Chief Minister Jayalalithaa has an unusual task at hand — giving Tamil names to the four white tiger cubs who were born at Vandalur zoo on October 29 last year.
Zoo officials had sent a request to the effect to chief minister’s office, but are yet to get a response.
The nine-year-old Anu, the oldest tigress at the zoo, gave birth to four cubs on October 29, 2012. With the new-borns, the zoo currently has 21 tigers — 13 of them being white tigers. The gestation period of tigers is around 105 days. “Four months have passed since the cubs were born. It is time they are named since wild species, especially big cats respond when called by a name,” said a zoo official
The idea to give Tamil names to the cubs was mooted by zoo officials in 2010. Instead of names such as Arumugam and Geetha (as the panther and bison at the zoo are called), zoo officials wanted the cubs to be named after ancient Tamil scholars.
When the DMK government was in power, former Chief Minister M. Karunanidhi had named a male and two female white tiger cubs Sembian, Indra and Valli respectively in September 2010. Ms. Jayalalithaa also gave two white tiger cubs and a lion cub the names Rama, Chandra and Veera respectively in 2011. In October 2012, the three female lion cubs at Vandalur zoo were named Kala, Maya and Nila. “It is only mammals that are given names as birds and reptiles do not respond,” said another zoo official.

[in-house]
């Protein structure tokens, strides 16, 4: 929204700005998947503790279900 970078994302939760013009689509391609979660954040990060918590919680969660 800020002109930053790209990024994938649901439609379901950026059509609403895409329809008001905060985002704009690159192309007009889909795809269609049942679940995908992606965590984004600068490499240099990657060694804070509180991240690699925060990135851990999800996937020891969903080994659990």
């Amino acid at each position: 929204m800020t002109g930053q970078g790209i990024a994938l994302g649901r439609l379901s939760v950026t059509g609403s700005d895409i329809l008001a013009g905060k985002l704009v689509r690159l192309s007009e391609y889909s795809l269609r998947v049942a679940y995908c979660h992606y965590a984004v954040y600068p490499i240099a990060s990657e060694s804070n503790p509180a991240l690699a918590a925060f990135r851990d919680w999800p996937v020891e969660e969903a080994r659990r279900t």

The practice of addressing animals by names also helps caretakers bond with them. The names are usually given by caretakers or forest rangers. Nevertheless, there are occasions when animals, especially those belonging to endangered species such as white tigers, are given names by the zoo director or senior forest officers. For example, when Anu, the eldest female tigress at the zoo, gave birth to her first cub in March 2009, the then zoo director P.L. Anathaswamy, named one of the two cubs after his daughter, Akansha.
There are also instances of animals being named after their caretakers. The story of how the panther Arumugam got his name is a classic instance. In 2001, the animal had entered the zoo premises from the Vandalur reserve forest and the zoo was closed for more than 45 days to facilitate the search for it. After many attempts, the panther was finally trapped and it was named after the animal keeper, Arumugam, who first noticed the panther in the trap cage. Referring to the advantages of the cubs being named by the Chief Minister, an official said the practice would help create more awareness of the endangered species.